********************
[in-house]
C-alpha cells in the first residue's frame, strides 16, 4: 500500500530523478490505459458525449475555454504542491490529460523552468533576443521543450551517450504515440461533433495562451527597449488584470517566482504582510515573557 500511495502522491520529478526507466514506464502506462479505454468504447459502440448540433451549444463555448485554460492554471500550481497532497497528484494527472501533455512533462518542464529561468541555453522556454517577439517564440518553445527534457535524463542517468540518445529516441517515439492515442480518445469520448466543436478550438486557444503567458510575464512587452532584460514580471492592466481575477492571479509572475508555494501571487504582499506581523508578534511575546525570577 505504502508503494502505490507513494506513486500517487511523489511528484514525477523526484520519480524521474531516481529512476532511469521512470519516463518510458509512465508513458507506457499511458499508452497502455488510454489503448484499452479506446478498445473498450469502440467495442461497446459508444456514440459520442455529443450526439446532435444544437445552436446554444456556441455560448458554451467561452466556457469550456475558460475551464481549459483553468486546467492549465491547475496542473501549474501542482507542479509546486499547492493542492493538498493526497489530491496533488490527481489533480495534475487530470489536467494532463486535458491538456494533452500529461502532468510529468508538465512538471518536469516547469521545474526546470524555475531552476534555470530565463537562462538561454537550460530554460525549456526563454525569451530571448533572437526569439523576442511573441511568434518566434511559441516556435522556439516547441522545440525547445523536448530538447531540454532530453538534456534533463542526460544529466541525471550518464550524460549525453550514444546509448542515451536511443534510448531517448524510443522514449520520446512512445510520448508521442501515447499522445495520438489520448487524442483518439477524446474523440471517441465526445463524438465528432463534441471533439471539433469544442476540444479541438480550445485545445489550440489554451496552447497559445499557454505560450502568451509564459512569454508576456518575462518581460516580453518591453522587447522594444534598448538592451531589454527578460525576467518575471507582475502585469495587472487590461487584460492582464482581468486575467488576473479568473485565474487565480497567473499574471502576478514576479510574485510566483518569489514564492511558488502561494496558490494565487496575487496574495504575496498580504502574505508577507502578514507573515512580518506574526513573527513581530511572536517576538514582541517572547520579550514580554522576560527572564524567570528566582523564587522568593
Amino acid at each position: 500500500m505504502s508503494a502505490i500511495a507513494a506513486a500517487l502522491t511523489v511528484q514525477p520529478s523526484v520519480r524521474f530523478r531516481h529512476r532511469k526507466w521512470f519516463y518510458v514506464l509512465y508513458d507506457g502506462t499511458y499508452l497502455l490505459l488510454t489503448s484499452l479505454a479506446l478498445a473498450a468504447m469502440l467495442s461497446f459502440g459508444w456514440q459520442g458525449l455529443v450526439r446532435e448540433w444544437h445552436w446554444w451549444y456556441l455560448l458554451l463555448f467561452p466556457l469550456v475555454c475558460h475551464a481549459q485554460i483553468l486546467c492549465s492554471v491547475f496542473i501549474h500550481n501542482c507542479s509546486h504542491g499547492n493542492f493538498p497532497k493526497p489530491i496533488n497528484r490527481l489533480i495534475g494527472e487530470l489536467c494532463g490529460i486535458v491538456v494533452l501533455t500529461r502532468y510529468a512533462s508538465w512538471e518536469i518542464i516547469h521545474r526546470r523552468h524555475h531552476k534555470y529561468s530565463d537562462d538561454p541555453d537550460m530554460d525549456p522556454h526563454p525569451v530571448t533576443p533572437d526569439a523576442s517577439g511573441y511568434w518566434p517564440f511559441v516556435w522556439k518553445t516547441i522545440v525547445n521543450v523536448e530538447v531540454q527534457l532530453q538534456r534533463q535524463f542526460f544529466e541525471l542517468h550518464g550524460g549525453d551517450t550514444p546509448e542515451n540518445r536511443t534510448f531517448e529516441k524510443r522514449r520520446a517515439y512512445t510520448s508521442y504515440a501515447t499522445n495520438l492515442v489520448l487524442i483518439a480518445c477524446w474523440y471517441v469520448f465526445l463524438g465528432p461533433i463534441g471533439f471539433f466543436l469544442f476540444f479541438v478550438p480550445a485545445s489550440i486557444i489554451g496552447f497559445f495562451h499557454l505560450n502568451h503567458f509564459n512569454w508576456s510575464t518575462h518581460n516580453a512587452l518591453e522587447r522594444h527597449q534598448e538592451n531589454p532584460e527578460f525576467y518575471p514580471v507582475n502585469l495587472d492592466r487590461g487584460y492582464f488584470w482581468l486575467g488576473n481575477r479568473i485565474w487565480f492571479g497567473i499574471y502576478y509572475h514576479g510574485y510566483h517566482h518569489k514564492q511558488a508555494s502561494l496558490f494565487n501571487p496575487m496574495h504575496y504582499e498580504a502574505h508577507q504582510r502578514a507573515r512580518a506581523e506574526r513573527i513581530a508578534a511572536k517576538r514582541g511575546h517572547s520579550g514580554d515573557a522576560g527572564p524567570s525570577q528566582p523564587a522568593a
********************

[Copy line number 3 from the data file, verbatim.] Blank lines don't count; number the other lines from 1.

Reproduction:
Amino acid at each position: 500500500m505504502s508503494a502505490i500511495a507513494a506513486a500517487l502522491t511523489v511528484q514525477p520529478s523526484v520519480r524521474f530523478r531516481h529512476r532511469k526507466w521512470f519516463y518510458v514506464l509512465y508513458d507506457g502506462t499511458y499508452l497502455l490505459l488510454t489503448s484499452l479505454a479506446l478498445a473498450a468504447m469502440l467495442s461497446f459502440g459508444w456514440q459520442g458525449l455529443v450526439r446532435e448540433w444544437h445552436w446554444w451549444y456556441l455560448l458554451l463555448f467561452p466556457l469550456v475555454c475558460h475551464a481549459q485554460i483553468l486546467c492549465s492554471v491547475f496542473i501549474h500550481n501542482c507542479s509546486h504542491g499547492n493542492f493538498p497532497k493526497p489530491i496533488n497528484r490527481l489533480i495534475g494527472e487530470l489536467c494532463g490529460i486535458v491538456v494533452l501533455t500529461r502532468y510529468a512533462s508538465w512538471e518536469i518542464i516547469h521545474r526546470r523552468h524555475h531552476k534555470y529561468s530565463d537562462d538561454p541555453d537550460m530554460d525549456p522556454h526563454p525569451v530571448t533576443p533572437d526569439a523576442s517577439g511573441y511568434w518566434p517564440f511559441v516556435w522556439k518553445t516547441i522545440v525547445n521543450v523536448e530538447v531540454q527534457l532530453q538534456r534533463q535524463f542526460f544529466e541525471l542517468h550518464g550524460g549525453d551517450t550514444p546509448e542515451n540518445r536511443t534510448f531517448e529516441k524510443r522514449r520520446a517515439y512512445t510520448s508521442y504515440a501515447t499522445n495520438l492515442v489520448l487524442i483518439a480518445c477524446w474523440y471517441v469520448f465526445l463524438g465528432p461533433i463534441g471533439f471539433f466543436l469544442f476540444f479541438v478550438p480550445a485545445s489550440i486557444i489554451g496552447f497559445f495562451h499557454l505560450n502568451h503567458f509564459n512569454w508576456s510575464t518575462h518581460n516580453a512587452l518591453e522587447r522594444h527597449q534598448e538592451n531589454p532584460e527578460f525576467y518575471p514580471v507582475n502585469l495587472d492592466r487590461g487584460y492582464f488584470w482581468l486575467g488576473n481575477r479568473i485565474w487565480f492571479g497567473i499574471y502576478y509572475h514576479g510574485y510566483h517566482h518569489k514564492q511558488a508555494s502561494l496558490f494565487n501571487p496575487m496574495h504575496y504582499e498580504a502574505h508577507q504582510r502578514a507573515r512580518a506581523e506574526r513573527i513581530a508578534a511572536k517576538r514582541g511575546h517572547s520579550g514580554d515573557a522576560g527572564p524567570s525570577q528566582p523564587a522568593a